“But I have!” Polly reminded her. “That’s what I
! And just think, wouldn’t we be great models to set the patterns? We’re both plump, and our weight has sunk down around our equatorial zone like that of a lot of women our age—except for you, Shirley—”
“And Marilyn,” Shirley added.
Faye cocked her head, considering. “What if we make them and they don’t sell?”
Polly laughed. “Then we wear them ourselves! We’ll have a fabulous wardrobe!”
Polly’s enthusiasm was contagious. Faye grinned. “All right! Let’s do it!”
Shirley jumped up and hugged Marilyn’s mother. “Ruth, you are a
Ruth beamed. “Well, girls, since it was my idea, I’ll buy the first outfit!”
“Oh, no,” Faye retorted. “Since it was your idea, you get the first one free.”
“Nonsense,” Ruth told her. “You’ll never make any money if you give things away. Right, Alice?”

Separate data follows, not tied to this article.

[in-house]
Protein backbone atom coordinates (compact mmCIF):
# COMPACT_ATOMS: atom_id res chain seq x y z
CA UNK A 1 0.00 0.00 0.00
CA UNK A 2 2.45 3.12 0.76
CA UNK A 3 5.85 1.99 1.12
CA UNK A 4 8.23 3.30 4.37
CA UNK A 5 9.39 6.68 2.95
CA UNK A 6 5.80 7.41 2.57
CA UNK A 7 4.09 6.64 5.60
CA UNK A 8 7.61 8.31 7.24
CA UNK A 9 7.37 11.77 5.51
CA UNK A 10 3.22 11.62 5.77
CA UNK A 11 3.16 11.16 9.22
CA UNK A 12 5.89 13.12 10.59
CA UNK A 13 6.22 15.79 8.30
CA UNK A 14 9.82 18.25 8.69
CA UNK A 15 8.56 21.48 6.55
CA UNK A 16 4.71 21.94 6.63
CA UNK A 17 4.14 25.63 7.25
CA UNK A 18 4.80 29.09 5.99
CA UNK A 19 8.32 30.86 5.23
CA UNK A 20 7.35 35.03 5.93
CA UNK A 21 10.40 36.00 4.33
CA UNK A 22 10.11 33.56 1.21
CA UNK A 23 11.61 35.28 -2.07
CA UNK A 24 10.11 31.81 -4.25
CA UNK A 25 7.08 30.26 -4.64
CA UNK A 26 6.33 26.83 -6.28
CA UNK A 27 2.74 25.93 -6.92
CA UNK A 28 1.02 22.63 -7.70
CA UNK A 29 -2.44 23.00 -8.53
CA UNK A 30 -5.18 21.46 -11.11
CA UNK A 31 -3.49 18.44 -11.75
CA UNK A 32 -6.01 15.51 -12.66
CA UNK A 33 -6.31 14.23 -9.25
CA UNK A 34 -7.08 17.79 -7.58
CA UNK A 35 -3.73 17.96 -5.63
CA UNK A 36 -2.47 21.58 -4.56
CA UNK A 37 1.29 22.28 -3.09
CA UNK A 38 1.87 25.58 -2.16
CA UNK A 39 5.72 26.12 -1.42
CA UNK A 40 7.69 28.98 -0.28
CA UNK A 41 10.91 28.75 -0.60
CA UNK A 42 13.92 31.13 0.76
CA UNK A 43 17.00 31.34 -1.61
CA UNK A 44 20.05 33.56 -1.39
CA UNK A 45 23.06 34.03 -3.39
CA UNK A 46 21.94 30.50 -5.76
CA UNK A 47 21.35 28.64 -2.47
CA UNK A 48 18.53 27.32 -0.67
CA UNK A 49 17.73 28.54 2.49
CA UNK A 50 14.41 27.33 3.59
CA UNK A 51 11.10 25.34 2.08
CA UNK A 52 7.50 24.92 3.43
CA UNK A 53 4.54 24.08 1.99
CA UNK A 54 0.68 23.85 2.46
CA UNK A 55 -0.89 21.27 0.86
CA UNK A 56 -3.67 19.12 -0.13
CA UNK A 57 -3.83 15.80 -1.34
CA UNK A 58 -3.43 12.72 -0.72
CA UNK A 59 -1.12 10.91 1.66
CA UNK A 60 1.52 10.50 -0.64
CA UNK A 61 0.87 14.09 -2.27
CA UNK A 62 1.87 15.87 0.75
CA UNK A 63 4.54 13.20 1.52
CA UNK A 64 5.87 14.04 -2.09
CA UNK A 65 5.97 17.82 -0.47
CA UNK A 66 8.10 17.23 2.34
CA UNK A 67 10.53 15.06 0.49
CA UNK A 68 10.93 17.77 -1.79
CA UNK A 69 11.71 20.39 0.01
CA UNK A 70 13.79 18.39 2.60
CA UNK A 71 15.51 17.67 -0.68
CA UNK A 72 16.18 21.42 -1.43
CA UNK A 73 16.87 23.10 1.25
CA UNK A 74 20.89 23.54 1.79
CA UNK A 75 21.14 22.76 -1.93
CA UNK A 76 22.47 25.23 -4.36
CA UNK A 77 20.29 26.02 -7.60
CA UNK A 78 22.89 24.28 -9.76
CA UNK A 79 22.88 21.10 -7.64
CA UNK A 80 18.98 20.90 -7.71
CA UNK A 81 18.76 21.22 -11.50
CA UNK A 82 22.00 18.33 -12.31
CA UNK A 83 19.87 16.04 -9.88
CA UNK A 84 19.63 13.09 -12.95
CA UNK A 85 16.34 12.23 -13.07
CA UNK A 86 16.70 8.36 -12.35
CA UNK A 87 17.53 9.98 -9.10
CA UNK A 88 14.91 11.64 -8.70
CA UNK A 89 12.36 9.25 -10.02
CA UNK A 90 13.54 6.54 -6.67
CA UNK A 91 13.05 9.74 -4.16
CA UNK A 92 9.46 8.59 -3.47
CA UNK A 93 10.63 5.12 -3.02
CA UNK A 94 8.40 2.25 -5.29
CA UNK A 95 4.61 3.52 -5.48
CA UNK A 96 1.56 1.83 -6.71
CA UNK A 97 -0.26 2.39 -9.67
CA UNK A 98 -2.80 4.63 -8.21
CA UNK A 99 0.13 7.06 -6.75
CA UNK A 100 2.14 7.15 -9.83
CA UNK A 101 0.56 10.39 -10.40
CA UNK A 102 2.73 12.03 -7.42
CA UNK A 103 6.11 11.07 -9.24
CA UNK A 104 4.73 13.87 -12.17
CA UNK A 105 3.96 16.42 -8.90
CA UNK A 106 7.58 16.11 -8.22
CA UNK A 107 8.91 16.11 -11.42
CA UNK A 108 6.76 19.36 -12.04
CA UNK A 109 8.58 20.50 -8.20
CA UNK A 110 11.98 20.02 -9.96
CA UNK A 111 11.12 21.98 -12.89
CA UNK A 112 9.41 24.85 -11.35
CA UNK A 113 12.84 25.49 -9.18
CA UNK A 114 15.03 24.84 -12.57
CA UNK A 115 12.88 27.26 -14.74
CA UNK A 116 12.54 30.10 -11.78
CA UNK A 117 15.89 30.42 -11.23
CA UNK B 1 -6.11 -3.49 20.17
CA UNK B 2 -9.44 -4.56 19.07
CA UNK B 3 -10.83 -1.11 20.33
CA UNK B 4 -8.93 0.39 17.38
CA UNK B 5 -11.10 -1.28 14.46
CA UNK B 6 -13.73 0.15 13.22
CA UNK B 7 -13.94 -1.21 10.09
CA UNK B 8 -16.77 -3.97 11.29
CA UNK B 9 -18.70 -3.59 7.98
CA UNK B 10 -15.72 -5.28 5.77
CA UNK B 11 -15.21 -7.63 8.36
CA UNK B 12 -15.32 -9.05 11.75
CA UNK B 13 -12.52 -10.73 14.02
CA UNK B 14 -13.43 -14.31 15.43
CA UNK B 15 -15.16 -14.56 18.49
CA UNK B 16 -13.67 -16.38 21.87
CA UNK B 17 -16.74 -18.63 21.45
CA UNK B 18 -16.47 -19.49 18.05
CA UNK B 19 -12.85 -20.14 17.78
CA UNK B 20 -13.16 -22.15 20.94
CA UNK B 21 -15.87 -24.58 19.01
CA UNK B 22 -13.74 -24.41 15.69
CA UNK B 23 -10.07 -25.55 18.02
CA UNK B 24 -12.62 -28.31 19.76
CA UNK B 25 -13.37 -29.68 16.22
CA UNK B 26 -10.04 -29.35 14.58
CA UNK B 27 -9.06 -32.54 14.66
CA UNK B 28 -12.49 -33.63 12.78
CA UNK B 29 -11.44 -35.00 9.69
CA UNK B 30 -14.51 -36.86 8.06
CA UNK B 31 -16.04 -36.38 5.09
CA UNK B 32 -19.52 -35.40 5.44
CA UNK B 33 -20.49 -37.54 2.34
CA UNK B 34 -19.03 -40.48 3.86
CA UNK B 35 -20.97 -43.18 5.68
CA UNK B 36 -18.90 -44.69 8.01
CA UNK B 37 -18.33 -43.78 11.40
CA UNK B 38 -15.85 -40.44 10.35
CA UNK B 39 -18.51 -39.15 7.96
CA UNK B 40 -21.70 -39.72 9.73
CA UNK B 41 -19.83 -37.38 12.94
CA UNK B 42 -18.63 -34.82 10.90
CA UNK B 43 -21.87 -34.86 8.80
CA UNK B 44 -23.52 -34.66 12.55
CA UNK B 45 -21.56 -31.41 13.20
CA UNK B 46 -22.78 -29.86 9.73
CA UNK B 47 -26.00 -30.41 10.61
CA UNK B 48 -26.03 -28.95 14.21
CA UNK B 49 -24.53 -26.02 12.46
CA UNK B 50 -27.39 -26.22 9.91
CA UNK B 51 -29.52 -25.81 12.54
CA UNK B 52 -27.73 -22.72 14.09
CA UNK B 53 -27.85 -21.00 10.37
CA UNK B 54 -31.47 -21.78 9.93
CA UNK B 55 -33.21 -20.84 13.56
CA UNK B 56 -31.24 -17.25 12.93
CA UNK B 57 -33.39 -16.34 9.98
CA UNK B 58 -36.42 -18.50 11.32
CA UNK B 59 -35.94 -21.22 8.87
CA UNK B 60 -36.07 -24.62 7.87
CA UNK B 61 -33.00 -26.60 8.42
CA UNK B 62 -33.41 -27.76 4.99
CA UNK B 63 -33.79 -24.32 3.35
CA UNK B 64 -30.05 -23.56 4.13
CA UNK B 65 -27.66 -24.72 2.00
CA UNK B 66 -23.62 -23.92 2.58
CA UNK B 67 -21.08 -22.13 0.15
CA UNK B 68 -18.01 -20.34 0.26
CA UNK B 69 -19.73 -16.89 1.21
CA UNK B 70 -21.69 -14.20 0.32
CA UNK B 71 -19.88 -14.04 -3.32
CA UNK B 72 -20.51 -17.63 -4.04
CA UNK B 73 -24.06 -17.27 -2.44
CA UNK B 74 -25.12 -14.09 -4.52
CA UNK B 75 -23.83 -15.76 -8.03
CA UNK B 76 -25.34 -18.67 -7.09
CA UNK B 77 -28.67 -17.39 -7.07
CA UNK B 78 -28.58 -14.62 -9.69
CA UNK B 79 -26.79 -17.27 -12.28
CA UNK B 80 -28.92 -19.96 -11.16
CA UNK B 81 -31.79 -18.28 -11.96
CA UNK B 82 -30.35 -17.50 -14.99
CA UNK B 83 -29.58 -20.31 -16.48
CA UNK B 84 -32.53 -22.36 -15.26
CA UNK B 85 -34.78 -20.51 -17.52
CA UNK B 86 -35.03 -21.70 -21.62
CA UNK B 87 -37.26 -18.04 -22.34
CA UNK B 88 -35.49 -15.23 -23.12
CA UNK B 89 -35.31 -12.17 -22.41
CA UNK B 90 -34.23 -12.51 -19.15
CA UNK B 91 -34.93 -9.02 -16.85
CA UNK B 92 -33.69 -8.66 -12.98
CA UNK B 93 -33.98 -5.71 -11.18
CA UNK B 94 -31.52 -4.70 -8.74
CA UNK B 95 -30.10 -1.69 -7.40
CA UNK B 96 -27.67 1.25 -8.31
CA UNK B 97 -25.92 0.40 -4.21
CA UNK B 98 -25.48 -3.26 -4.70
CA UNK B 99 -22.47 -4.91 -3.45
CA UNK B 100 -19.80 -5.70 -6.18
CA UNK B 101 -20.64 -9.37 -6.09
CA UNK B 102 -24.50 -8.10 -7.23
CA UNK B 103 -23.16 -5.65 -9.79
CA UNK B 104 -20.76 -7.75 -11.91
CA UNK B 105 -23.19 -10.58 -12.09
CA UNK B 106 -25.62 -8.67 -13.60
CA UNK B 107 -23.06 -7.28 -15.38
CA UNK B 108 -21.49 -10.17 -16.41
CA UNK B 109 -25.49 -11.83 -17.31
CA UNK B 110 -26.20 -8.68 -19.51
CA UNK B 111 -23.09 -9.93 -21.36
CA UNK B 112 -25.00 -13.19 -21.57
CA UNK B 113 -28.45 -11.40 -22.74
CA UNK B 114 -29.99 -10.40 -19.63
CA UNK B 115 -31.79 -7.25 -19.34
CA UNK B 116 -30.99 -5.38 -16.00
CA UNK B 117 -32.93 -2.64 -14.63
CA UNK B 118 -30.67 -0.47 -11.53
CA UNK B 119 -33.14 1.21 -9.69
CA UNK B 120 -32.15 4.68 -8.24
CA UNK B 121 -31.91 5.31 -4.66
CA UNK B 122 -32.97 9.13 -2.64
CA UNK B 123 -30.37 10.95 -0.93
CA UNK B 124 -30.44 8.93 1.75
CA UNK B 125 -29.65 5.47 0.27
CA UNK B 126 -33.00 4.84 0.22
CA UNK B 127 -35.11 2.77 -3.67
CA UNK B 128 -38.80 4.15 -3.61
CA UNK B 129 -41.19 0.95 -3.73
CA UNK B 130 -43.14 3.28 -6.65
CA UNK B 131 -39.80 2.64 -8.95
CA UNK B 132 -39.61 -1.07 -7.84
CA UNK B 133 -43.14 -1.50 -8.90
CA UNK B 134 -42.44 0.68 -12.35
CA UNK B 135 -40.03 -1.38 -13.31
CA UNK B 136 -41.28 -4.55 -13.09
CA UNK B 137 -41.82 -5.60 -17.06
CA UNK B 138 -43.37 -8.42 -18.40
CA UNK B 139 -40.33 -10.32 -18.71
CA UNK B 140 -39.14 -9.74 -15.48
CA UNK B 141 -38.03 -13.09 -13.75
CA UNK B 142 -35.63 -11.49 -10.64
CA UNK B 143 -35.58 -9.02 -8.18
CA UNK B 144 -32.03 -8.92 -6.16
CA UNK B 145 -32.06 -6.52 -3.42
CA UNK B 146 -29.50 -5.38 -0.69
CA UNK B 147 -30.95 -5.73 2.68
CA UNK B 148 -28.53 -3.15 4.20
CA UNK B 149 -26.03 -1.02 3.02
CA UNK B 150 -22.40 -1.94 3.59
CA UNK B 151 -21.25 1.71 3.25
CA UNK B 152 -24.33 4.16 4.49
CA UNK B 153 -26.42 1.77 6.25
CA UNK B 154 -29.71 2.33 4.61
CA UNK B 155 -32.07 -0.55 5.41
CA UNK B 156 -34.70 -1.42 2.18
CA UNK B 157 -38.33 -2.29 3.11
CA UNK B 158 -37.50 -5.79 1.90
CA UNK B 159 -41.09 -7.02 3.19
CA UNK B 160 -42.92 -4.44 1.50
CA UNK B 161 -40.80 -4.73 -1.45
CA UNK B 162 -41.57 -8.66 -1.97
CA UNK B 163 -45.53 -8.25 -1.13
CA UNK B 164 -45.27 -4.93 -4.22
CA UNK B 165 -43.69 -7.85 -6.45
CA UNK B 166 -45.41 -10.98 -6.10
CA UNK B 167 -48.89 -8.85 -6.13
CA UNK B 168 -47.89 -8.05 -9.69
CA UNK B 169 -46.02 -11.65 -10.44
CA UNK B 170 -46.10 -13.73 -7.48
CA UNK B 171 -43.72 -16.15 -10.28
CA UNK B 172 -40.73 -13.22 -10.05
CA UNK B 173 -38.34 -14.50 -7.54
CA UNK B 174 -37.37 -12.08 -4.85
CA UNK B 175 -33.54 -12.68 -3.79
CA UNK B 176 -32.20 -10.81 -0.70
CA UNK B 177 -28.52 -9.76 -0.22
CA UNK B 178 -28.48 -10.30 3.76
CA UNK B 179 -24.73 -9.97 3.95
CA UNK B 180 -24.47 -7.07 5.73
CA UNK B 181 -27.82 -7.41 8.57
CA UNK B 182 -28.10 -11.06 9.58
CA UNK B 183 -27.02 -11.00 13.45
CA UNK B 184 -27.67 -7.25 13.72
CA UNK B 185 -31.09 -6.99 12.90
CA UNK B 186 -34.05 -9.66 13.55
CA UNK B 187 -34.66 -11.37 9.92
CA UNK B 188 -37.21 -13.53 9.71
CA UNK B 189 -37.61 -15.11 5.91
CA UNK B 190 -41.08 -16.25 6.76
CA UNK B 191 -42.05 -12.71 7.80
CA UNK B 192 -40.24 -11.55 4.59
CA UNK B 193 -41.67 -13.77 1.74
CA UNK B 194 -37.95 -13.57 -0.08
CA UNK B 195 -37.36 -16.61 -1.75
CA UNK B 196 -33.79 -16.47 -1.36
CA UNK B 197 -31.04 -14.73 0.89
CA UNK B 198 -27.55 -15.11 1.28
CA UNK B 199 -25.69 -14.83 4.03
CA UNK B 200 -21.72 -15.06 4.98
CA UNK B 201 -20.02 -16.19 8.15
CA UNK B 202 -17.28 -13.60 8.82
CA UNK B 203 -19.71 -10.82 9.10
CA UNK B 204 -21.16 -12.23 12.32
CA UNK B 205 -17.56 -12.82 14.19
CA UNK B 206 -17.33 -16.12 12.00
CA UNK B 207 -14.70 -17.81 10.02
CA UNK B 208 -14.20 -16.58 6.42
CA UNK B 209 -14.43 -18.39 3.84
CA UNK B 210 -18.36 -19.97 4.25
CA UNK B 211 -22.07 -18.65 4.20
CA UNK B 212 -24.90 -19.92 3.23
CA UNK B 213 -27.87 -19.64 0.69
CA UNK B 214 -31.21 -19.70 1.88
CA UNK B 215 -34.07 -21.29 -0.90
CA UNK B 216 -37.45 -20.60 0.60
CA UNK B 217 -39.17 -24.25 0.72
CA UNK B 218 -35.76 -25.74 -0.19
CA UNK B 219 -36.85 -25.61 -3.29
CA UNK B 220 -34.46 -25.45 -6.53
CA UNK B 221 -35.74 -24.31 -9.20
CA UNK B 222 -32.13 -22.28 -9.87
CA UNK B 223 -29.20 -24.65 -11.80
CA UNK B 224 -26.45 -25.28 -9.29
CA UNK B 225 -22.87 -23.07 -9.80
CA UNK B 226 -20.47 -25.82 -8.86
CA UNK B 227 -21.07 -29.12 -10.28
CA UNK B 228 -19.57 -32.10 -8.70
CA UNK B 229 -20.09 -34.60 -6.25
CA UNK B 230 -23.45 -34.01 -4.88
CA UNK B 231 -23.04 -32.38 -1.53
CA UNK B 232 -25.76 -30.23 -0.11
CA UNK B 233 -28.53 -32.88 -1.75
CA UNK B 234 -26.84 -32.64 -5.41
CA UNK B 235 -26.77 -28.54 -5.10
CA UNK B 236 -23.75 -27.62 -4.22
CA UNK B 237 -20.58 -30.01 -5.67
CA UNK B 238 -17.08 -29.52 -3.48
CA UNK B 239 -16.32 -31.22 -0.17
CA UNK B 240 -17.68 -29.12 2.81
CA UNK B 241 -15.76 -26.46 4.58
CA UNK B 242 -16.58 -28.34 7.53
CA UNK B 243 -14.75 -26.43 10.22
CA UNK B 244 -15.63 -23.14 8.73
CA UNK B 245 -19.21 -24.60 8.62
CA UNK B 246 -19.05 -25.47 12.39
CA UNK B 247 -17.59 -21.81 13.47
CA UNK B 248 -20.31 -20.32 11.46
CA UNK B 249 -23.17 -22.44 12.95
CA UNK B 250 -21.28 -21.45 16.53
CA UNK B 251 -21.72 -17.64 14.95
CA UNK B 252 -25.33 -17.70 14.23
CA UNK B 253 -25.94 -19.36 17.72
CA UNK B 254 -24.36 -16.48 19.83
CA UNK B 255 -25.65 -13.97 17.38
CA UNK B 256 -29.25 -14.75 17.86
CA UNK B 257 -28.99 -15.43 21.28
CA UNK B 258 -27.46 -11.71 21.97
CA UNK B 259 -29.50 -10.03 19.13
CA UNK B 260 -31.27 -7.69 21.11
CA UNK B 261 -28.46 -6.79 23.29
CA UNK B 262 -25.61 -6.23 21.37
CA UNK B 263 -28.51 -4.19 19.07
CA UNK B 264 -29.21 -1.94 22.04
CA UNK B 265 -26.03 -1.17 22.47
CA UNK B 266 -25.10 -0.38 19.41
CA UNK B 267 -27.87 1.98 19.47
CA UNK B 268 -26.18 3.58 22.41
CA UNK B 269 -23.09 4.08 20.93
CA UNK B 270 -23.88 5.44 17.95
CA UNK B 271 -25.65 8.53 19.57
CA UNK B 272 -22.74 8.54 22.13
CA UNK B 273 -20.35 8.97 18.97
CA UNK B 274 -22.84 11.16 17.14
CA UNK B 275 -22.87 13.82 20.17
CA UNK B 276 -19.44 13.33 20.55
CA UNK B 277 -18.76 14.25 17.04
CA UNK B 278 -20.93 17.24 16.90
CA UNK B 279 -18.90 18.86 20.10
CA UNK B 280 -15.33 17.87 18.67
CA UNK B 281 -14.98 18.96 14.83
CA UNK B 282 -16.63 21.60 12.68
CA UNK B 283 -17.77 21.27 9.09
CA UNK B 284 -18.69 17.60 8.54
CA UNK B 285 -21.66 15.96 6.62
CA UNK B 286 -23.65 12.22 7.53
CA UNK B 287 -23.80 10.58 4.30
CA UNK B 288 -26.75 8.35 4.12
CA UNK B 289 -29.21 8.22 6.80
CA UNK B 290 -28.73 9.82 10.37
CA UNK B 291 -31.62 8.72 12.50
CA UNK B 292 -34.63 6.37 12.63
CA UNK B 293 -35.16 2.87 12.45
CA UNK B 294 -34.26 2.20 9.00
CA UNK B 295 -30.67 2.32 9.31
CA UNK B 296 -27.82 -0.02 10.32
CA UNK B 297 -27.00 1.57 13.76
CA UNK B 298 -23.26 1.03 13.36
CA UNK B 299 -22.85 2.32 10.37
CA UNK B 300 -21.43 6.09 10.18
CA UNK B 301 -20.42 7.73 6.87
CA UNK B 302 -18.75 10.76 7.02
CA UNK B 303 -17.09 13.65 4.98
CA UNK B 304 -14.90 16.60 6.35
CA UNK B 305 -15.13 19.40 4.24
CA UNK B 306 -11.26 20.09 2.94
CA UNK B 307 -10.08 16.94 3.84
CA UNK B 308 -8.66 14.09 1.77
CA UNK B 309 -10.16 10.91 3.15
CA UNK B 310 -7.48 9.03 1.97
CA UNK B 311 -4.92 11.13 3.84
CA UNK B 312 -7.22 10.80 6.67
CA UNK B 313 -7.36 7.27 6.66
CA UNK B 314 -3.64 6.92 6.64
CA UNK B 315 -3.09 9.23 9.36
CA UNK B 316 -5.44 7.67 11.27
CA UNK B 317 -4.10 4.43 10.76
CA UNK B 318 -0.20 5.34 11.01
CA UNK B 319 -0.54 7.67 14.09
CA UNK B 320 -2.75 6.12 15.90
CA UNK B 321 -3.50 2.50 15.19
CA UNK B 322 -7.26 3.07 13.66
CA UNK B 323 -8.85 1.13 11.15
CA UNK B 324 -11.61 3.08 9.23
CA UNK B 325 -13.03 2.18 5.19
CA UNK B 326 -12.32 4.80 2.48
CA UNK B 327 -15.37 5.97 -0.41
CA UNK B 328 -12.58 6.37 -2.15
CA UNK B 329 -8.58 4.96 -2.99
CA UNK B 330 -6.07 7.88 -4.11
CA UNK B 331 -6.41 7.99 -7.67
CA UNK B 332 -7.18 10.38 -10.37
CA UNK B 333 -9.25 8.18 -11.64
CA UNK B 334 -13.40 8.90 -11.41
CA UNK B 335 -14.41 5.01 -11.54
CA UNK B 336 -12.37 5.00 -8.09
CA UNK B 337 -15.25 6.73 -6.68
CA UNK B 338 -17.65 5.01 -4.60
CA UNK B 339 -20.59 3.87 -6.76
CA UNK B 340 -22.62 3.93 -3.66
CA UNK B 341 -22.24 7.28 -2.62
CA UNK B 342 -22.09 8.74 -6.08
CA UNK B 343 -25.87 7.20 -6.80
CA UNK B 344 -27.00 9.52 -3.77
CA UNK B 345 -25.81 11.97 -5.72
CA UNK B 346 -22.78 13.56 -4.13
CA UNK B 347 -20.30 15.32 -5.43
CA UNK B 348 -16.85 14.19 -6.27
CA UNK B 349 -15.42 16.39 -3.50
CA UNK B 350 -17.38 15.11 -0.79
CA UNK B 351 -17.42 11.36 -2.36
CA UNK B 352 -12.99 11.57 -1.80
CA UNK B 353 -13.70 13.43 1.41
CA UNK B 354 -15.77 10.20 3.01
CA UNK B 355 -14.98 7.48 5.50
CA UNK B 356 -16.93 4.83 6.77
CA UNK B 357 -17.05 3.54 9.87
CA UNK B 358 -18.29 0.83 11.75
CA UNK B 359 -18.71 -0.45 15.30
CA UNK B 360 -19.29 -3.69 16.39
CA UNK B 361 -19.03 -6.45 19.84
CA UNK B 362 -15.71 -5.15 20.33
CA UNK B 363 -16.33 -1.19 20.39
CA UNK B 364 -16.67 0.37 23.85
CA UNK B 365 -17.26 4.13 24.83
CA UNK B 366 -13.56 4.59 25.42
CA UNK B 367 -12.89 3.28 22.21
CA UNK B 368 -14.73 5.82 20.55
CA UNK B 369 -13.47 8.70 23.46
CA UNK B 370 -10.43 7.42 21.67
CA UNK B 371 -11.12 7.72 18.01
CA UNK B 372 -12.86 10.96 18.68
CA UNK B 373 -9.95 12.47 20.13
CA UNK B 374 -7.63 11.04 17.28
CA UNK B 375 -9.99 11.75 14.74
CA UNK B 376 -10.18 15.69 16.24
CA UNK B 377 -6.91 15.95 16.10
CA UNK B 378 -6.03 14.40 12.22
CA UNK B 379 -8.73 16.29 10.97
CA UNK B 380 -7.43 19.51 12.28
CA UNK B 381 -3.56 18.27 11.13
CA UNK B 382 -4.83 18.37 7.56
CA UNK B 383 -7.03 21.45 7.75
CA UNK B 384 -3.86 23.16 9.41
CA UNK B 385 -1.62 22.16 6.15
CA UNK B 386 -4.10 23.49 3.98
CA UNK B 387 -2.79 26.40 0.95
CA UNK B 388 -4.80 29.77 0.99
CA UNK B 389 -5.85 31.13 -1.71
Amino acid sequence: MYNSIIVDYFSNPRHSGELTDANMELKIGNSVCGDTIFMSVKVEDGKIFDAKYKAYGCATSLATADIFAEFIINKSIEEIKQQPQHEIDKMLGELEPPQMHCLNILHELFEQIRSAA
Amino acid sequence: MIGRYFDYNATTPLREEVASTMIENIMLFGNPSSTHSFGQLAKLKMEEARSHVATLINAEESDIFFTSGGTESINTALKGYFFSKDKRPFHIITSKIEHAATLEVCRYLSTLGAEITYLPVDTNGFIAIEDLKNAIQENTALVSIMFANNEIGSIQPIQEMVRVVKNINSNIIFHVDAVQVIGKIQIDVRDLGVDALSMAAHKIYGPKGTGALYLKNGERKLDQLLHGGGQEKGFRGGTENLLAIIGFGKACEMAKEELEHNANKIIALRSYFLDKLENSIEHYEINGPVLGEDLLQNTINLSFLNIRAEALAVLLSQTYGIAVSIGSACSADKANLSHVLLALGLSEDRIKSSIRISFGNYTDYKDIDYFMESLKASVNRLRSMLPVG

“As your business manager,” Alice said, “I concur with Ruth.”
From down the road, at a house inhabited by a family of five, came the pop of firecrackers, sounding like applause.
A little later, as the enticing aroma of barbecued burgers floated in the air, Alan announced that dinner was ready. Everyone helped themselves at the long table set with rice salad, potato salad, romaine and endive salad, chickpea salad, and piles of fresh sliced veggies. Alan remained at the grill, cooking more burgers, and Jennifer kept an eye on the food, whisking empty bowls into the kitchen and bringing back refills.
“Enough!” Shirley told Alan. “They’ve all had seconds and thirds. Sit down and eat with us. You two are guests today, not staff!”
“Oh, we’re fine,” Alan told her. “We’ll sit down in a minute.”
“Well, you’d better. Jennifer looks wiped out. Is she sick?”
A strange look of terror flashed over Alan’s face. “She’s fine,” he muttered.